Several times, speakers reiterated that they were not being xenophobic. It was like a mantra. They were just against the G’s policy on the use of foreign workers which were squeezing locals out of a job.

The crowd paid rapt attention, breaking out into shouts and applause. Every time the G was “whacked’’, they cheered. A heartland crowd it was, who lapped up the speeches made in dialects. One grandmother who spoke actually sang a few lines in Teochew, much to the merriment of the crowd. What was missing was a full Malay speech. Mr Nizam Ismail, formerly of the Association of Muslim Professionals, had pulled out at the last minute. As for Tamil, lawyer M Ravi obliged with a speech hich few understood but most appreciated going by the sustained applause he received.

Meanwhile, people with placards walked round.

“Singapore needs public transport, not world class transport’’

“It’s dangerous to be right when the Government is wrong.’’

“What do you call the natives of this wealthy island? Singapooreans.’’

There were less polite ones as well.

At another corner, a 20m long white cloth had been laid out for people to pen their feelings about the 6.9million.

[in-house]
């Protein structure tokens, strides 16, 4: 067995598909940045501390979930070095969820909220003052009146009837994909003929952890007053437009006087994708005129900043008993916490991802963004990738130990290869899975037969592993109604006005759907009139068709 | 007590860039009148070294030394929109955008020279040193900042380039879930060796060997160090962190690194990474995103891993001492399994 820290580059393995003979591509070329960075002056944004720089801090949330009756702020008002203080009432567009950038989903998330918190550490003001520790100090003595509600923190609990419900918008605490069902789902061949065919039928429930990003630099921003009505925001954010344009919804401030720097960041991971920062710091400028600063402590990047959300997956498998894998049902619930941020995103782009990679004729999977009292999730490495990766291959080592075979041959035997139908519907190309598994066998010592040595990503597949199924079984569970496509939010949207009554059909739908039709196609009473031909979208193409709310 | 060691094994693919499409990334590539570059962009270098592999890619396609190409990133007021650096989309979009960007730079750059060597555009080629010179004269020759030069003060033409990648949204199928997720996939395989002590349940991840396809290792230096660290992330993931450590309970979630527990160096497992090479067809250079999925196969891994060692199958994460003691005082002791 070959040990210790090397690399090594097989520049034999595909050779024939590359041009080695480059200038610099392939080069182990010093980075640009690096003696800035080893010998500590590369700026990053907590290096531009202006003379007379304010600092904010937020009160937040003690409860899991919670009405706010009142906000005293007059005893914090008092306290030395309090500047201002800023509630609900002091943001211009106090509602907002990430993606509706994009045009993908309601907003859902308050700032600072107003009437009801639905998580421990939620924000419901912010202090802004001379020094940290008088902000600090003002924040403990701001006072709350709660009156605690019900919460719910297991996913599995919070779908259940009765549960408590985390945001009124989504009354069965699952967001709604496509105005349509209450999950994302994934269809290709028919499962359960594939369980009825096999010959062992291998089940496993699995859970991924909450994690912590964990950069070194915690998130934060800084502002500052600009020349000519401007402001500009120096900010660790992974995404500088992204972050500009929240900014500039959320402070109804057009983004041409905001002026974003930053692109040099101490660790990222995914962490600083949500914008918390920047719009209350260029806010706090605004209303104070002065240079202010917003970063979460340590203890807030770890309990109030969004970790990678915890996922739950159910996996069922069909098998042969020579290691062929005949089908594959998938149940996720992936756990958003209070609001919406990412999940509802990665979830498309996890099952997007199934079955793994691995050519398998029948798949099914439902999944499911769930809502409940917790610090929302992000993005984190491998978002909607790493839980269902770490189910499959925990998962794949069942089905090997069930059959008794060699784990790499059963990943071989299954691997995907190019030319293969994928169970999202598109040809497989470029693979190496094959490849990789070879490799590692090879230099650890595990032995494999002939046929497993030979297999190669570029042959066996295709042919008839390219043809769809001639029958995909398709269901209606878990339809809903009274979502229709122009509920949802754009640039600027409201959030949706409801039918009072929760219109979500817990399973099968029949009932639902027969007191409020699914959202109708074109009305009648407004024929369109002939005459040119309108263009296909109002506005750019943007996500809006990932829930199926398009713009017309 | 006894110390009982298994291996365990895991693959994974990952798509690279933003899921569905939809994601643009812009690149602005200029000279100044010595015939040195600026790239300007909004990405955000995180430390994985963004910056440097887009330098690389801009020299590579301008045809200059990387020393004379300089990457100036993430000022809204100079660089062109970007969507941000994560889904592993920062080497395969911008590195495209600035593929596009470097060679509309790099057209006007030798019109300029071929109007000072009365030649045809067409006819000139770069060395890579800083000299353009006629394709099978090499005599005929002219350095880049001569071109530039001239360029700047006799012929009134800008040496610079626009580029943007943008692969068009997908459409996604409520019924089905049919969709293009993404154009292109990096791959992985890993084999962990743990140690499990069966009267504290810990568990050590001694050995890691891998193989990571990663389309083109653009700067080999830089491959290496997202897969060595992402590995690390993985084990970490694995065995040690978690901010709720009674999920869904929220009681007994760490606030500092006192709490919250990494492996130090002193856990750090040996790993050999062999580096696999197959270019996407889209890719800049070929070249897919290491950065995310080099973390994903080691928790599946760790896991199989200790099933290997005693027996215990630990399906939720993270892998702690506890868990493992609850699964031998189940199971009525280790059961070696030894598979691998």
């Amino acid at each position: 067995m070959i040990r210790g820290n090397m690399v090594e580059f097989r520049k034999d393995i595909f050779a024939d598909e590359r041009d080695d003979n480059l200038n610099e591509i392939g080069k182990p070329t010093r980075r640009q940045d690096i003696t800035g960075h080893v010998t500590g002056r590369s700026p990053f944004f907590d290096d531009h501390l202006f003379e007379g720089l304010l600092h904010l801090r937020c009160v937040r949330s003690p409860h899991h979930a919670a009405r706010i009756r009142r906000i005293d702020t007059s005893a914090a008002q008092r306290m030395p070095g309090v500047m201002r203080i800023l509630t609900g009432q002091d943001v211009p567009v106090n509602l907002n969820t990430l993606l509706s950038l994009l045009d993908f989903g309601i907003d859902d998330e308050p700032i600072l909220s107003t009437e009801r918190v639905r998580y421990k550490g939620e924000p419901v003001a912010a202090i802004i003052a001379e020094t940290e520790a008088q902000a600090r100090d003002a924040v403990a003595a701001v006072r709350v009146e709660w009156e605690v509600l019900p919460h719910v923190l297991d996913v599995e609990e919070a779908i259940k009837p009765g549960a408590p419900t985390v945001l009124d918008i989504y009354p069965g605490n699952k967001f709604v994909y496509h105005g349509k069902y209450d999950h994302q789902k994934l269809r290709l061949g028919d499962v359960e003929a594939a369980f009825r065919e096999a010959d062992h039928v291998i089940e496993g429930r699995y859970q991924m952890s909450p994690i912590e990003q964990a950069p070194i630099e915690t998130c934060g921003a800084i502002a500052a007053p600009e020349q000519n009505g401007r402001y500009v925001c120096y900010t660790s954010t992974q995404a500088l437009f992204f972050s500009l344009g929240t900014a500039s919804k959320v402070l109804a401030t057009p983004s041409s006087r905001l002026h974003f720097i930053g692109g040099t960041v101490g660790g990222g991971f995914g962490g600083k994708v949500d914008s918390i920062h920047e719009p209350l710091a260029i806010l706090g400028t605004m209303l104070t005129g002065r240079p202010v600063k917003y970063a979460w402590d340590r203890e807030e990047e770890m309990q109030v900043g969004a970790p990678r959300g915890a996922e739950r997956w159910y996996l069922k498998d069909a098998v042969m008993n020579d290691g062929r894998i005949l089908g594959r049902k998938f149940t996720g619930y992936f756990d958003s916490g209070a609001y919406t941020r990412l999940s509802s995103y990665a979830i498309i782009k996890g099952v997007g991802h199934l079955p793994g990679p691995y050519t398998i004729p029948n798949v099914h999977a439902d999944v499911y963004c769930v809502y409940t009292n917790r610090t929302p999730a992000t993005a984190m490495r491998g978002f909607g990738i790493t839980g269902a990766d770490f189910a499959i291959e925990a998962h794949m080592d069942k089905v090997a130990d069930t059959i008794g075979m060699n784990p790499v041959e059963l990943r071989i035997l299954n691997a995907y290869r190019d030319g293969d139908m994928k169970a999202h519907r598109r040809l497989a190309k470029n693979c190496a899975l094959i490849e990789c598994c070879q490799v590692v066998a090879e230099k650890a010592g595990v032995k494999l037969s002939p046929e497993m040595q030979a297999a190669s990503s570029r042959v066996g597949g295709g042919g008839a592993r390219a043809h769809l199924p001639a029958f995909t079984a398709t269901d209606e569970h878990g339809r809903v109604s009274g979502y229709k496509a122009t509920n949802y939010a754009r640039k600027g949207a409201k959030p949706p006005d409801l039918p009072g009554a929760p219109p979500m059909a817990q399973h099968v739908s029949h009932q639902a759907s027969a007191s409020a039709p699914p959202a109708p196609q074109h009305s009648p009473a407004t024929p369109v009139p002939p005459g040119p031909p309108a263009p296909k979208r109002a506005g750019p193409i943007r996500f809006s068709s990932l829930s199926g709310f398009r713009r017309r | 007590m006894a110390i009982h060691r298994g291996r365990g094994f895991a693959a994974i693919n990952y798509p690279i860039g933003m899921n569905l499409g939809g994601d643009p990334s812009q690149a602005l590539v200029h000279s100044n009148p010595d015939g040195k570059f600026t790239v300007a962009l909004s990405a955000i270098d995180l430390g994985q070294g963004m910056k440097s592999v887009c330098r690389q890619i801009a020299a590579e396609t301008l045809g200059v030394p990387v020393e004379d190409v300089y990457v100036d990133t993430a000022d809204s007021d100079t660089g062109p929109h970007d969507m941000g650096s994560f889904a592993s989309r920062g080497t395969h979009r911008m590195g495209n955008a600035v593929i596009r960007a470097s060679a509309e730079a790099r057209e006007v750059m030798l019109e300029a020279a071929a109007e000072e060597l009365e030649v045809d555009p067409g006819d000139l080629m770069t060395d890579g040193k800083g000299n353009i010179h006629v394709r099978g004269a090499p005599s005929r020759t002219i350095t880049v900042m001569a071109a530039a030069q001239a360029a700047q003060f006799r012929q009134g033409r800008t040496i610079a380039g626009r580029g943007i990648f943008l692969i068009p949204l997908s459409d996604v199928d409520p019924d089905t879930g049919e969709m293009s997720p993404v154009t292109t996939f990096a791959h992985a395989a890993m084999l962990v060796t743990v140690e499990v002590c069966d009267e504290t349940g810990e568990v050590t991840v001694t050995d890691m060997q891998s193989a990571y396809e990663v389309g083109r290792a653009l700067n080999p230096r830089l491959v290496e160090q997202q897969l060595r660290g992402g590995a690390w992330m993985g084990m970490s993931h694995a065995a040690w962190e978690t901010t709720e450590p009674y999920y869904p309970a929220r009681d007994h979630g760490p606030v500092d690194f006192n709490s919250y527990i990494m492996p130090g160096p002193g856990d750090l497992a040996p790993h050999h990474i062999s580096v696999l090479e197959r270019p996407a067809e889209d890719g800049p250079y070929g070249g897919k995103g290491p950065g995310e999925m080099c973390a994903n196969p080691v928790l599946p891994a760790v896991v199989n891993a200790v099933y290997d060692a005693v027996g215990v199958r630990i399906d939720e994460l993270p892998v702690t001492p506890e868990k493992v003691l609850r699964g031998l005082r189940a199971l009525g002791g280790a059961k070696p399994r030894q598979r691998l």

The better-known speakers had more to say about policy.

Financial consultant Leong Sze Hian pointed out what he saw as contradictions in G statistics, especially on employment figures. Why weren’t they broken down further to make clear the number of both employed citizens and PRs? And what about a proper breakdown of the cost of building HDB flats?

Organiser Gilbert Goh, who counsels the unemployed, wants a quota set for employment pass holders, like for S passes and work permits. He maintained that he knew of companies with 100 per cent foreign workers 

Lawyer M Ravi referred to recent warnings to bloggers as an example of civil society being “under threat’’. There is no freedom of speech nor of assembly. There is no parliamentary ombudsman nor  a human rights commission. He told the crowd to give the G a “red card’’ at the next election.